The highlight of the gardens, for me at least, was the Thai Pavilion and Garden. The pavilion was a gift to the University of Wisconsin-Madison from the Thai Government and the Thai Chapter of the Wisconsin Alumni Association

The pavilion was built in Thailand, disassembled, shipped to the US and reconstructed at the Gardens. No touching! All the gold that you see on the building is gold leaf applied to plantation-grown teak and will not stand up to constant handling (and there is someone there to make sure that you don’t.)


 

This beautiful structure is surrounded by gardens that are designed to resemble those that you would see in Thailand, featuring ornamental grasses, bamboo and large-leafed plants and shrubs.



I can highly recommend a visit to Olbrich Botanical Gardens.  Admission to the outdoor gardens is free, with a minimal fee for visiting the adjoining Bolz Conservatory. For more information on the Gardens go to http://www.olbrich.org/

Cee’s Black & White Photo Challenge – Garden Reflections

Reflecting on the subject for Cee’s Black & White Photo Challenge this week I found a few images from the Chicago Botanic Garden that I thought would fit the bill.



For more on Cee’s Black & White Photo Challenge go to Mirror images or reflections

Dazzled, Breathless and Giddy

There are a few words that best describe the effect that the San Antonio Botanic Garden had on me and one of those words is dazzled! With the sun beating down and the glowing colors of the flowers that crowded the beds on that June afternoon, I was well and truly dazzled!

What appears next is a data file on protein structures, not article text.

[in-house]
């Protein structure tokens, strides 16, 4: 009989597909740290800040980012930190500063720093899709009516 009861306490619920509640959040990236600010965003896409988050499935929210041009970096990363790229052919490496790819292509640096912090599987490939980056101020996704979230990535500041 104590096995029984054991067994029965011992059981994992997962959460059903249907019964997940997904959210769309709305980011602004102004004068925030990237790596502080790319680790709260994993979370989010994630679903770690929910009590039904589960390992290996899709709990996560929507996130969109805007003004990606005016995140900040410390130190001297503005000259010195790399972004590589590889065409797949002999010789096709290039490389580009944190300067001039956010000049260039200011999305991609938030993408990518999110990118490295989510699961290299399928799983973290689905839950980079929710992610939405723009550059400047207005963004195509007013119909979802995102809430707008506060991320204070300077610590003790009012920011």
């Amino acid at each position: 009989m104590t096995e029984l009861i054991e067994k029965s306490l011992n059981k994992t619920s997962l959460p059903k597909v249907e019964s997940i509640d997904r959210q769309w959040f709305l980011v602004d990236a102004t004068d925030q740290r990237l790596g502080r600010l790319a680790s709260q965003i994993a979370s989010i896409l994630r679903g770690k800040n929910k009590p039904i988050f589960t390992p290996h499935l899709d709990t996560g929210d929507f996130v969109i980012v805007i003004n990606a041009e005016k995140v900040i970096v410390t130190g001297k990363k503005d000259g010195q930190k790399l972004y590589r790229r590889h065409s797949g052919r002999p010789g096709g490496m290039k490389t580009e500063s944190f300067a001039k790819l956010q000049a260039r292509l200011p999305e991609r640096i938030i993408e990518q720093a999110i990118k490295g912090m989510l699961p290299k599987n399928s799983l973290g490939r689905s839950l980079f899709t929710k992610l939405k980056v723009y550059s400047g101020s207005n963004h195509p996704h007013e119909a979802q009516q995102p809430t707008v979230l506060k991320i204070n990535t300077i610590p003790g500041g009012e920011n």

I was breathless! I don’t know if it was the 100 degree heat or just the overwhelming splendour of the garden that took my breath away but yes, I was definitely breathless!


 

I felt giddy, like a kid who’d just been given carte blanche at the local toy store. I felt like laughing and singing and crying just from the joy of being there. Yes, I certainly felt giddy!





And I felt grateful! Grateful to be alive and to have the opportunity to see this beautiful place and rejoice in the wonders of nature.



San Antonio Botanical Garden

You somehow get the feeling, as soon as you walk through the entrance to the San Antonio Botanical Garden, that you’re in for a treat. Despite it probably being the hottest day of our trip to Texas, we couldn’t pass up the chance to see this magnificent display of plants and flowers, especially since it was on our Chicago Botanic Garden membership reciprocal list.


Just the sheer novelty of seeing cacti growing outside rather than in a greenhouse was well worth braving the scorching temperatures.  The Garden covers some 40 plus acres and was first opened to the public in 1980.

The Garden is a remarkable place to see nature in all its diverse splendor and makes a wonderful living classroom in which to learn about the conservation of these magnificent plants and their natural habitat in what can sometimes be a harsh and unforgiving climate.


Every turn in the path provided a new and awesome landscape, so strange to our eyes, accustomed as we are to our usual bill of fare here in the Midwest. “Look but don’t touch” was definitely the order of the day when it came to many of these prickly characters.

 

We took in this view overlooking the city of San Antonio on our way down the path to even more garden delights that I look forward to sharing with you in the next post.

I add this interesting little footnote regarding wildlife; I had hoped to see lots of lizards and suchlike running around the Garden, especially in the more natural areas, but surprisingly we didn’t come across anything which was a bit of a disappointment.  The only lizard we saw during our trip to Texas was this one, I suppose you could call him a lounge lizard, basking on a chair by the pool back in Houston.